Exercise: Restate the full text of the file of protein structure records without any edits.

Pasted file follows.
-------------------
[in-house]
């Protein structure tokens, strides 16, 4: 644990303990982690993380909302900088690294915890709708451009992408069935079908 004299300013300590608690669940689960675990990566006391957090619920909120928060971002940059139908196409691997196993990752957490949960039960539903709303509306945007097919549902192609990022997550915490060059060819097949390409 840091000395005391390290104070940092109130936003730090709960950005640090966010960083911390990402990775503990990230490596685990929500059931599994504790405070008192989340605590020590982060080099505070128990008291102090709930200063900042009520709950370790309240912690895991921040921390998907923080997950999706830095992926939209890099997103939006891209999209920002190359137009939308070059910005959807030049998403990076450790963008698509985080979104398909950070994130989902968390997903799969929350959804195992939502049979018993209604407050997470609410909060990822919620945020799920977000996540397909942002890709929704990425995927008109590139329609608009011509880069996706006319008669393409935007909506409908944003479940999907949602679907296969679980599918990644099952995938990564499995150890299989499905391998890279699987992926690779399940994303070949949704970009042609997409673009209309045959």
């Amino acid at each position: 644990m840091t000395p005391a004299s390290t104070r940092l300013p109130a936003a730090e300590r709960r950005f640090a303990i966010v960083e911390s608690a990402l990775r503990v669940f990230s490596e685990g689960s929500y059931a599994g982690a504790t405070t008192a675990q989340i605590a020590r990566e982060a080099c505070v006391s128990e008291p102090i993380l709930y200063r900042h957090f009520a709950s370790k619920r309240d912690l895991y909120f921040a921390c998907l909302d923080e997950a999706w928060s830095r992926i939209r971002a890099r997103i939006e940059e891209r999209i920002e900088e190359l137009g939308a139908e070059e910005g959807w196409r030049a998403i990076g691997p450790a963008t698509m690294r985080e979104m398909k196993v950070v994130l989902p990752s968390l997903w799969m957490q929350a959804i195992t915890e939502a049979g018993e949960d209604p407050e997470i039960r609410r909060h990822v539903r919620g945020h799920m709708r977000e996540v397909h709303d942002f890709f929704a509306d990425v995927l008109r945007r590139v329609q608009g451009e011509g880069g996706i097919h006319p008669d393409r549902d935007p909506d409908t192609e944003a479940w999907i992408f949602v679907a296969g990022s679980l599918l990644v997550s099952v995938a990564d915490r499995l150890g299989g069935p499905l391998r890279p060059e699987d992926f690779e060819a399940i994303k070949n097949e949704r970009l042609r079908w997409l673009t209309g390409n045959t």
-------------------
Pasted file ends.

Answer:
[in-house]
């Protein structure tokens, strides 16, 4: 644990303990982690993380909302900088690294915890709708451009992408069935079908 004299300013300590608690669940689960675990990566006391957090619920909120928060971002940059139908196409691997196993990752957490949960039960539903709303509306945007097919549902192609990022997550915490060059060819097949390409 840091000395005391390290104070940092109130936003730090709960950005640090966010960083911390990402990775503990990230490596685990929500059931599994504790405070008192989340605590020590982060080099505070128990008291102090709930200063900042009520709950370790309240912690895991921040921390998907923080997950999706830095992926939209890099997103939006891209999209920002190359137009939308070059910005959807030049998403990076450790963008698509985080979104398909950070994130989902968390997903799969929350959804195992939502049979018993209604407050997470609410909060990822919620945020799920977000996540397909942002890709929704990425995927008109590139329609608009011509880069996706006319008669393409935007909506409908944003479940999907949602679907296969679980599918990644099952995938990564499995150890299989499905391998890279699987992926690779399940994303070949949704970009042609997409673009209309045959």
């Amino acid at each position: 644990m840091t000395p005391a004299s390290t104070r940092l300013p109130a936003a730090e300590r709960r950005f640090a303990i966010v960083e911390s608690a990402l990775r503990v669940f990230s490596e685990g689960s929500y059931a599994g982690a504790t405070t008192a675990q989340i605590a020590r990566e982060a080099c505070v006391s128990e008291p102090i993380l709930y200063r900042h957090f009520a709950s370790k619920r309240d912690l895991y909120f921040a921390c998907l909302d923080e997950a999706w928060s830095r992926i939209r971002a890099r997103i939006e940059e891209r999209i920002e900088e190359l137009g939308a139908e070059e910005g959807w196409r030049a998403i990076g691997p450790a963008t698509m690294r985080e979104m398909k196993v950070v994130l989902p990752s968390l997903w799969m957490q929350a959804i195992t915890e939502a049979g018993e949960d209604p407050e997470i039960r609410r909060h990822v539903r919620g945020h799920m709708r977000e996540v397909h709303d942002f890709f929704a509306d990425v995927l008109r945007r590139v329609q608009g451009e011509g880069g996706i097919h006319p008669d393409r549902d935007p909506d409908t192609e944003a479940w999907i992408f949602v679907a296969g990022s679980l599918l990644v997550s099952v995938a990564d915490r499995l150890g299989g069935p499905l391998r890279p060059e699987d992926f690779e060819a399940i994303k070949n097949e949704r970009l042609r079908w997409l673009t209309g390409n045959t």